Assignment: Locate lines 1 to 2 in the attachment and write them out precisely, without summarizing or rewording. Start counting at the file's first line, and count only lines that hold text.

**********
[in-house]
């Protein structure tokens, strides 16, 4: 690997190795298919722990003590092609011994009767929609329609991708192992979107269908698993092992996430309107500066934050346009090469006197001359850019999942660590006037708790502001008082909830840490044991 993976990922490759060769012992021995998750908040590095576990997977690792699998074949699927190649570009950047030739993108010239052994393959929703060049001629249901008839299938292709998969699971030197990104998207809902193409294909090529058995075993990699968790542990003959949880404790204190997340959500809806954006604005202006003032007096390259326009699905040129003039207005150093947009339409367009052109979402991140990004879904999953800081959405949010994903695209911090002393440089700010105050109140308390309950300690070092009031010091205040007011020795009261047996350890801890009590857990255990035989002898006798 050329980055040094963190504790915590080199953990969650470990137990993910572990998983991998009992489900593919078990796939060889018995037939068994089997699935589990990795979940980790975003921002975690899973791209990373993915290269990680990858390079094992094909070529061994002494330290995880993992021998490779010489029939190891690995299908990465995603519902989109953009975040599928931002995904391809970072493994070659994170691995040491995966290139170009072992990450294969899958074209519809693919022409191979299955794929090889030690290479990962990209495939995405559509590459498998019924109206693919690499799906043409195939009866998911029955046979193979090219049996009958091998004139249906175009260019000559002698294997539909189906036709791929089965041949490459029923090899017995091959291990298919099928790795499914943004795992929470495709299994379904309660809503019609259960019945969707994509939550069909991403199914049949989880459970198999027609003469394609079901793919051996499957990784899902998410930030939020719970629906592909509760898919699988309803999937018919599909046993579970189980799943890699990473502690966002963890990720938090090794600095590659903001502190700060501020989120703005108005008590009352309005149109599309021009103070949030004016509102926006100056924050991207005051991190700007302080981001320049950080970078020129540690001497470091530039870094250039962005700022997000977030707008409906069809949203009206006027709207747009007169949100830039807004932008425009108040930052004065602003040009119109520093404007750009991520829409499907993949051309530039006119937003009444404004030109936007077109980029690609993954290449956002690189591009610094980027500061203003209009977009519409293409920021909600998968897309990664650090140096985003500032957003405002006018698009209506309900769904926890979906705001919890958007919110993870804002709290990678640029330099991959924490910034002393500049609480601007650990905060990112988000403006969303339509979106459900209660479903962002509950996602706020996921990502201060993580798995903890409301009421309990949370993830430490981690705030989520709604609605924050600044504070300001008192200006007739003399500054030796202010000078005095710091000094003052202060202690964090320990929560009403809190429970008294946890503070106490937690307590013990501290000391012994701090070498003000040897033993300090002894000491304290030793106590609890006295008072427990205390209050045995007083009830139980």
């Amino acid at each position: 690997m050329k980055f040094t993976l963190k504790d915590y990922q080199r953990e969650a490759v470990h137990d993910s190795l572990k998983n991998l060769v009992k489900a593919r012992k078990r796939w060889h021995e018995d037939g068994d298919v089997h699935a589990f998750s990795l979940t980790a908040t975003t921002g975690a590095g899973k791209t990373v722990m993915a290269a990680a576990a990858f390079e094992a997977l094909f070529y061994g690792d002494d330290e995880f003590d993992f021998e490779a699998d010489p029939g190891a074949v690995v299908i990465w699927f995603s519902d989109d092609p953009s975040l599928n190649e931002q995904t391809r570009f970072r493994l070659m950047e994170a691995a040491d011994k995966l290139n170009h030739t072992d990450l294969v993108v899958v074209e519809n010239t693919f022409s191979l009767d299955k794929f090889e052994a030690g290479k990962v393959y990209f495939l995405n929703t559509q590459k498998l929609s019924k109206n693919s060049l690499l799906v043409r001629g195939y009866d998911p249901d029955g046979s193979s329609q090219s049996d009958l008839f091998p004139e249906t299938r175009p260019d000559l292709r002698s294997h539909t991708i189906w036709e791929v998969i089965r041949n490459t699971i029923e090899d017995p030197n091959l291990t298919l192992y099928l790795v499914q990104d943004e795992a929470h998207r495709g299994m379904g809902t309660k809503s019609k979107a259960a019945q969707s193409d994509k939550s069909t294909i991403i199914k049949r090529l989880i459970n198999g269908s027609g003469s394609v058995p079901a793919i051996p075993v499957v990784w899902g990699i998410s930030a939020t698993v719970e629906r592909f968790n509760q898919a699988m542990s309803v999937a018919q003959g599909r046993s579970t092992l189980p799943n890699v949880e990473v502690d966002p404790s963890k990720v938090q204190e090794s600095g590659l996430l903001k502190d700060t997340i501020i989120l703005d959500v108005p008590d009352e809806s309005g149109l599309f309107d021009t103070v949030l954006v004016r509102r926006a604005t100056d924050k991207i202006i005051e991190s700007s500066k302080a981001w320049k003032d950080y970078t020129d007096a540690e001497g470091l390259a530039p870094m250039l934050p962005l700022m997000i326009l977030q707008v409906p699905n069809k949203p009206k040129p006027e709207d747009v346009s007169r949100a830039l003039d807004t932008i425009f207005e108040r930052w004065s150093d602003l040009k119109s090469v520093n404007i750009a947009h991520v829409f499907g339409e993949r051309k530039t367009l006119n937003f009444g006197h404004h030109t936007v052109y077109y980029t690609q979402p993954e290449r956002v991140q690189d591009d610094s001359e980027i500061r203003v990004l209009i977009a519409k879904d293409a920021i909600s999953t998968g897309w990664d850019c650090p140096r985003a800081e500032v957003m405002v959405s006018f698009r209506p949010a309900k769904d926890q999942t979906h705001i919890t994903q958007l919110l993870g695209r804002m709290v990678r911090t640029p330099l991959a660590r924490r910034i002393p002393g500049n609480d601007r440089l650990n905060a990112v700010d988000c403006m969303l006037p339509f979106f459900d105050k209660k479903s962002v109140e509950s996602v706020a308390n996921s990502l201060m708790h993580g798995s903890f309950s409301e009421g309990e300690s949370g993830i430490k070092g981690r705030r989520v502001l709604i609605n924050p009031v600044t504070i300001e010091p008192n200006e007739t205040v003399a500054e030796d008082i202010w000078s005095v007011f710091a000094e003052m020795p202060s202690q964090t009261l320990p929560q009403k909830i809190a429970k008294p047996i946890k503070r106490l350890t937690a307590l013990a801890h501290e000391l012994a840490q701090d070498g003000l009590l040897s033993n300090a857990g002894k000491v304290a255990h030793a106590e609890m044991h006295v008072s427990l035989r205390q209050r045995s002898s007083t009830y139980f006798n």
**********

[in-house]
């Protein structure tokens, strides 16, 4: 690997190795298919722990003590092609011994009767929609329609991708192992979107269908698993092992996430309107500066934050346009090469006197001359850019999942660590006037708790502001008082909830840490044991 993976990922490759060769012992021995998750908040590095576990997977690792699998074949699927190649570009950047030739993108010239052994393959929703060049001629249901008839299938292709998969699971030197990104998207809902193409294909090529058995075993990699968790542990003959949880404790204190997340959500809806954006604005202006003032007096390259326009699905040129003039207005150093947009339409367009052109979402991140990004879904999953800081959405949010994903695209911090002393440089700010105050109140308390309950300690070092009031010091205040007011020795009261047996350890801890009590857990255990035989002898006798 050329980055040094963190504790915590080199953990969650470990137990993910572990998983991998009992489900593919078990796939060889018995037939068994089997699935589990990795979940980790975003921002975690899973791209990373993915290269990680990858390079094992094909070529061994002494330290995880993992021998490779010489029939190891690995299908990465995603519902989109953009975040599928931002995904391809970072493994070659994170691995040491995966290139170009072992990450294969899958074209519809693919022409191979299955794929090889030690290479990962990209495939995405559509590459498998019924109206693919690499799906043409195939009866998911029955046979193979090219049996009958091998004139249906175009260019000559002698294997539909189906036709791929089965041949490459029923090899017995091959291990298919099928790795499914943004795992929470495709299994379904309660809503019609259960019945969707994509939550069909991403199914049949989880459970198999027609003469394609079901793919051996499957990784899902998410930030939020719970629906592909509760898919699988309803999937018919599909046993579970189980799943890699990473502690966002963890990720938090090794600095590659903001502190700060501020989120703005108005008590009352309005149109599309021009103070949030004016509102926006100056924050991207005051991190700007302080981001320049950080970078020129540690001497470091530039870094250039962005700022997000977030707008409906069809949203009206006027709207747009007169949100830039807004932008425009108040930052004065602003040009119109520093404007750009991520829409499907993949051309530039006119937003009444404004030109936007077109980029690609993954290449956002690189591009610094980027500061203003209009977009519409293409920021909600998968897309990664650090140096985003500032957003405002006018698009209506309900769904926890979906705001919890958007919110993870804002709290990678640029330099991959924490910034002393500049609480601007650990905060990112988000403006969303339509979106459900209660479903962002509950996602706020996921990502201060993580798995903890409301009421309990949370993830430490981690705030989520709604609605924050600044504070300001008192200006007739003399500054030796202010000078005095710091000094003052202060202690964090320990929560009403809190429970008294946890503070106490937690307590013990501290000391012994701090070498003000040897033993300090002894000491304290030793106590609890006295008072427990205390209050045995007083009830139980």